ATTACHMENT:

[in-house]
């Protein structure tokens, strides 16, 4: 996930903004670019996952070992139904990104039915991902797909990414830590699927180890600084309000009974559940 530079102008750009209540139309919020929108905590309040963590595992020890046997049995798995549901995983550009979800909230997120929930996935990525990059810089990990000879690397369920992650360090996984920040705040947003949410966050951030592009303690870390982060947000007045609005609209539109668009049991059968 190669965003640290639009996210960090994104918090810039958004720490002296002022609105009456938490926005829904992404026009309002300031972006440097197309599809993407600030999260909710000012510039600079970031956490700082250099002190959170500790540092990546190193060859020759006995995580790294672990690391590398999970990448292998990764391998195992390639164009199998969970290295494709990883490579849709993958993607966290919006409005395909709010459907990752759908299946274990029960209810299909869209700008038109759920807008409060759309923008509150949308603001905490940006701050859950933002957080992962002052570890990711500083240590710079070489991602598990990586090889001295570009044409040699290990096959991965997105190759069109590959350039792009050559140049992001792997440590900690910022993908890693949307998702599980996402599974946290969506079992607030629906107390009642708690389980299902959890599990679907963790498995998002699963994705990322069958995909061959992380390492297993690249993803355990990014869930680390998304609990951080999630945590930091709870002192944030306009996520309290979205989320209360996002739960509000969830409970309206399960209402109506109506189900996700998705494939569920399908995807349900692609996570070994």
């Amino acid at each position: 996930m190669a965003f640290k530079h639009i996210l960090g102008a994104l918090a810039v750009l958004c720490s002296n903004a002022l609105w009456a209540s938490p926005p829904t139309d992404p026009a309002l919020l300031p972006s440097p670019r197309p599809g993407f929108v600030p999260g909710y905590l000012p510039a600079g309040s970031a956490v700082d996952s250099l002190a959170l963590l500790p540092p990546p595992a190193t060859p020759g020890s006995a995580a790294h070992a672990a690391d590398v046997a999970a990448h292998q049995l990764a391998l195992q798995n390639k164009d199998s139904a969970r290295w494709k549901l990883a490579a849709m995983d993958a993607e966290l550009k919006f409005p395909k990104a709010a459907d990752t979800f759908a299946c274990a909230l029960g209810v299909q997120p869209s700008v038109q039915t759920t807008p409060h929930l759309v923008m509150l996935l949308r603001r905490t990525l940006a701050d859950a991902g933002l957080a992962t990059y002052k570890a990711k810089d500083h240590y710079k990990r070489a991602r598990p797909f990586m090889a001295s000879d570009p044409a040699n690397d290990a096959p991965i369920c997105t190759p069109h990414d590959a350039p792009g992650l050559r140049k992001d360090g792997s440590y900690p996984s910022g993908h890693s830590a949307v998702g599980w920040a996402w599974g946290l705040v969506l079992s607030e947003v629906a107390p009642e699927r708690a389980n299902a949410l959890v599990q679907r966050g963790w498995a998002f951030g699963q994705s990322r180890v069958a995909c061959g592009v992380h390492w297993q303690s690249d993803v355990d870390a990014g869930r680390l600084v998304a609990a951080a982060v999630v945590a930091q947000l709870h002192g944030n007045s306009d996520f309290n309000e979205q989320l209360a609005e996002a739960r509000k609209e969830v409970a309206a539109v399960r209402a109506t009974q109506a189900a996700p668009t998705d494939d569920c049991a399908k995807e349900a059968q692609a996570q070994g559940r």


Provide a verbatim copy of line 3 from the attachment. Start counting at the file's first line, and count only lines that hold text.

């Amino acid at each position: 996930m190669a965003f640290k530079h639009i996210l960090g102008a994104l918090a810039v750009l958004c720490s002296n903004a002022l609105w009456a209540s938490p926005p829904t139309d992404p026009a309002l919020l300031p972006s440097p670019r197309p599809g993407f929108v600030p999260g909710y905590l000012p510039a600079g309040s970031a956490v700082d996952s250099l002190a959170l963590l500790p540092p990546p595992a190193t060859p020759g020890s006995a995580a790294h070992a672990a690391d590398v046997a999970a990448h292998q049995l990764a391998l195992q798995n390639k164009d199998s139904a969970r290295w494709k549901l990883a490579a849709m995983d993958a993607e966290l550009k919006f409005p395909k990104a709010a459907d990752t979800f759908a299946c274990a909230l029960g209810v299909q997120p869209s700008v038109q039915t759920t807008p409060h929930l759309v923008m509150l996935l949308r603001r905490t990525l940006a701050d859950a991902g933002l957080a992962t990059y002052k570890a990711k810089d500083h240590y710079k990990r070489a991602r598990p797909f990586m090889a001295s000879d570009p044409a040699n690397d290990a096959p991965i369920c997105t190759p069109h990414d590959a350039p792009g992650l050559r140049k992001d360090g792997s440590y900690p996984s910022g993908h890693s830590a949307v998702g599980w920040a996402w599974g946290l705040v969506l079992s607030e947003v629906a107390p009642e699927r708690a389980n299902a949410l959890v599990q679907r966050g963790w498995a998002f951030g699963q994705s990322r180890v069958a995909c061959g592009v992380h390492w297993q303690s690249d993803v355990d870390a990014g869930r680390l600084v998304a609990a951080a982060v999630v945590a930091q947000l709870h002192g944030n007045s306009d996520f309290n309000e979205q989320l209360a609005e996002a739960r509000k609209e969830v409970a309206a539109v399960r209402a109506t009974q109506a189900a996700p668009t998705d494939d569920c049991a399908k995807e349900a059968q692609a996570q070994g559940r």